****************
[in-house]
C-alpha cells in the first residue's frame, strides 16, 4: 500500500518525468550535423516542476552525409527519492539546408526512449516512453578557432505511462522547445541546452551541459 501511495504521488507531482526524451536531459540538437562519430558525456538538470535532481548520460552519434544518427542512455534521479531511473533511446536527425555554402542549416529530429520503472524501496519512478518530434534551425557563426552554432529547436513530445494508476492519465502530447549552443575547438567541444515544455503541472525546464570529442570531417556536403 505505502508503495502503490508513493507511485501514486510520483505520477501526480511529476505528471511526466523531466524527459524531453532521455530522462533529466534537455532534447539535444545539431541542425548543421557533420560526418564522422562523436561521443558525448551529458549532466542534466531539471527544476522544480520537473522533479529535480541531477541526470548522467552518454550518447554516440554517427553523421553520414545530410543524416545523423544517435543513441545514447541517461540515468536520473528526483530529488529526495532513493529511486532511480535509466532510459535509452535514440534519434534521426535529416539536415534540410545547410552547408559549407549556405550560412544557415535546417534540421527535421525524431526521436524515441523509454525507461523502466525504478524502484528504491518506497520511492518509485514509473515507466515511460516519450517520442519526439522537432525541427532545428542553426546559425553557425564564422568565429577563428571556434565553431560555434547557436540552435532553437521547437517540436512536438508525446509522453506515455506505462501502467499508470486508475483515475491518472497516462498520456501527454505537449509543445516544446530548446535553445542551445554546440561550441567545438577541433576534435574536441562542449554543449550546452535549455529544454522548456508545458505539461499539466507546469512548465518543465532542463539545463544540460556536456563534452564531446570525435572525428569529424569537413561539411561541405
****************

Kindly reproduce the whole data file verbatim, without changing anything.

[in-house]
C-alpha cells in the first residue's frame, strides 16, 4: 500500500518525468550535423516542476552525409527519492539546408526512449516512453578557432505511462522547445541546452551541459 501511495504521488507531482526524451536531459540538437562519430558525456538538470535532481548520460552519434544518427542512455534521479531511473533511446536527425555554402542549416529530429520503472524501496519512478518530434534551425557563426552554432529547436513530445494508476492519465502530447549552443575547438567541444515544455503541472525546464570529442570531417556536403 505505502508503495502503490508513493507511485501514486510520483505520477501526480511529476505528471511526466523531466524527459524531453532521455530522462533529466534537455532534447539535444545539431541542425548543421557533420560526418564522422562523436561521443558525448551529458549532466542534466531539471527544476522544480520537473522533479529535480541531477541526470548522467552518454550518447554516440554517427553523421553520414545530410543524416545523423544517435543513441545514447541517461540515468536520473528526483530529488529526495532513493529511486532511480535509466532510459535509452535514440534519434534521426535529416539536415534540410545547410552547408559549407549556405550560412544557415535546417534540421527535421525524431526521436524515441523509454525507461523502466525504478524502484528504491518506497520511492518509485514509473515507466515511460516519450517520442519526439522537432525541427532545428542553426546559425553557425564564422568565429577563428571556434565553431560555434547557436540552435532553437521547437517540436512536438508525446509522453506515455506505462501502467499508470486508475483515475491518472497516462498520456501527454505537449509543445516544446530548446535553445542551445554546440561550441567545438577541433576534435574536441562542449554543449550546452535549455529544454522548456508545458505539461499539466507546469512548465518543465532542463539545463544540460556536456563534452564531446570525435572525428569529424569537413561539411561541405